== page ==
Aali Qapu (“Great Gate”) is a grand palace. It is located on the western side of the Naqsh-e Jahan Square opposite to Sheikh Lotf-allah mosque, and had been originally designed as a vast portal. This Palace was built in the 17th century to give Shah Abbas II a magnificent view over the square and it still offers one of the best views there is. You can imagine what it was like to watch a polo game on the square from here. This palace looks enigmatic as different side views gives the impression that it has three, four or five floors while in truth it has six floors and the fifth floor is apparently hidden.
The sixth floor of Al-Qapu place is the most amazing room called “Music Room”. It includes a central hall in the form of cruciform with smaller halls on sides and several rooms with different spaces on the corners. The decorations are divided into two parts of painting and plaster molding at this section. What makes this hall an enthralling experience for our eyes is the amazing stuccowork and hollow plaster work aimed to enhance the acoustics of the room and eliminate echo. Thus the room are designed in this way so that high quality sounds can be heard in exactly the way it is produced. I must say that all Persian architects were well versed in mathematics, algebra and geometry and one can sense the proportions everywhere.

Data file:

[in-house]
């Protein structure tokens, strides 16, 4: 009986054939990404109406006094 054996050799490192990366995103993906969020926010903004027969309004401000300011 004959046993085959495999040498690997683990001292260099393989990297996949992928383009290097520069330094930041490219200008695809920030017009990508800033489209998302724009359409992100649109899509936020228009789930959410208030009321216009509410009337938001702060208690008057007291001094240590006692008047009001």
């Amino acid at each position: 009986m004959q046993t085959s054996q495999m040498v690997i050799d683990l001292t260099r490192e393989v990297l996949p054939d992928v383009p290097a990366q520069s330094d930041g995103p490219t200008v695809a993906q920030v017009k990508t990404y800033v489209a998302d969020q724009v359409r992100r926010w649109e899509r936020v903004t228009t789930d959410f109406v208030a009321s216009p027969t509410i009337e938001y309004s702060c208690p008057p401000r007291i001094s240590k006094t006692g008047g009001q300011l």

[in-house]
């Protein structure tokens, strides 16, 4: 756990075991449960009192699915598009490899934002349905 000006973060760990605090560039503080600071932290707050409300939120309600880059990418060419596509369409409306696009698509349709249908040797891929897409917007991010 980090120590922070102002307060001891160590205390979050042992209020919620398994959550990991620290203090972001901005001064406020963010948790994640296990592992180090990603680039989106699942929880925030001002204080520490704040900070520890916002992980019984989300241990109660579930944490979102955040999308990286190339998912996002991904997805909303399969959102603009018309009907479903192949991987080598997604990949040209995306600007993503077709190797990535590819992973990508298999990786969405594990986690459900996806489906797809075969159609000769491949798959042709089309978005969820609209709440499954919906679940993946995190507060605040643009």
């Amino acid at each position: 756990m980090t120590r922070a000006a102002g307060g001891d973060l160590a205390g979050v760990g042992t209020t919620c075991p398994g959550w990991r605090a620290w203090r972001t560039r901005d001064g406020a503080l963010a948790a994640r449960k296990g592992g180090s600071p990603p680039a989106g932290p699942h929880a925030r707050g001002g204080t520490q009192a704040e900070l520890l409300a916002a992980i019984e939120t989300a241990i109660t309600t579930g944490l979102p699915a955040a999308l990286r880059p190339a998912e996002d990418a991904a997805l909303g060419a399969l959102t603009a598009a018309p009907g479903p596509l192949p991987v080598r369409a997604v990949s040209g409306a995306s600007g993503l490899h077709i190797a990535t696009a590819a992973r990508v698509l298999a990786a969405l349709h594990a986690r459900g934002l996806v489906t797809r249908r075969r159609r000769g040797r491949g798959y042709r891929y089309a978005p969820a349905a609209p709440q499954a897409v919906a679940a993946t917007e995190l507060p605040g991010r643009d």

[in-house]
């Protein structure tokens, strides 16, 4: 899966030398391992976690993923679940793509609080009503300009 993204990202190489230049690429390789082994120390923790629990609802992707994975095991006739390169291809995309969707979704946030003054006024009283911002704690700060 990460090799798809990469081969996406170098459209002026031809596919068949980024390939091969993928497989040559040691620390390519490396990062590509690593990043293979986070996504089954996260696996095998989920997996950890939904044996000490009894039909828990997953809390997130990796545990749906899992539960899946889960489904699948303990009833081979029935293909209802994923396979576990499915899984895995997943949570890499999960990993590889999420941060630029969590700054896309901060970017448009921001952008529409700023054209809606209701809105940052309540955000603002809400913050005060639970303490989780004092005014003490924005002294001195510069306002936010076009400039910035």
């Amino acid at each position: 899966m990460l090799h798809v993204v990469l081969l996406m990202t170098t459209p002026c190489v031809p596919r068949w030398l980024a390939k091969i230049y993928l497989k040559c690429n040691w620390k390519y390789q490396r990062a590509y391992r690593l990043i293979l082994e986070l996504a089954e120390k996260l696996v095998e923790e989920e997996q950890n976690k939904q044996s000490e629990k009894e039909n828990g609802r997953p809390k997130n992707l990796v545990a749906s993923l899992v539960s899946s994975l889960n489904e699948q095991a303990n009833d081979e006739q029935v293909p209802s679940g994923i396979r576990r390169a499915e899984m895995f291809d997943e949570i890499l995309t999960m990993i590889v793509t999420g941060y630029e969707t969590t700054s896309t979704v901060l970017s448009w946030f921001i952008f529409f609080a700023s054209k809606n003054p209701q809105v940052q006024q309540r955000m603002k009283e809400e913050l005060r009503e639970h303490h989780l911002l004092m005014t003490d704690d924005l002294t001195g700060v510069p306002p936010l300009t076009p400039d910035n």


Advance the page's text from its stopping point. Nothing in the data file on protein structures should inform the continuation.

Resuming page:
Masjid-i-Imam (Imam Mosque)
The Imam Mosque is the larger of the two mosques at Imam Square , the other being Sheik Lotfollah. The Imam Mosque is one of the most beautiful mosques in the world. The richness of its blue-tiled mosaic designs and its perfectly proportioned Safavid-era architecture form a visually stunning monument to the imagination of Shah Abbas I and the ability of his architect. The sumptuous decoration of the mosque perfectly complements the architectural elegance. Its tiled dome was covered by twirling black-and-white vines and turquoise flowers, a design with the precision more of fine china than of monumental architecture. A high, honeycombed arch known as an aivan, decorated with Quranic inscriptions and complex arabesques, caps the entryway.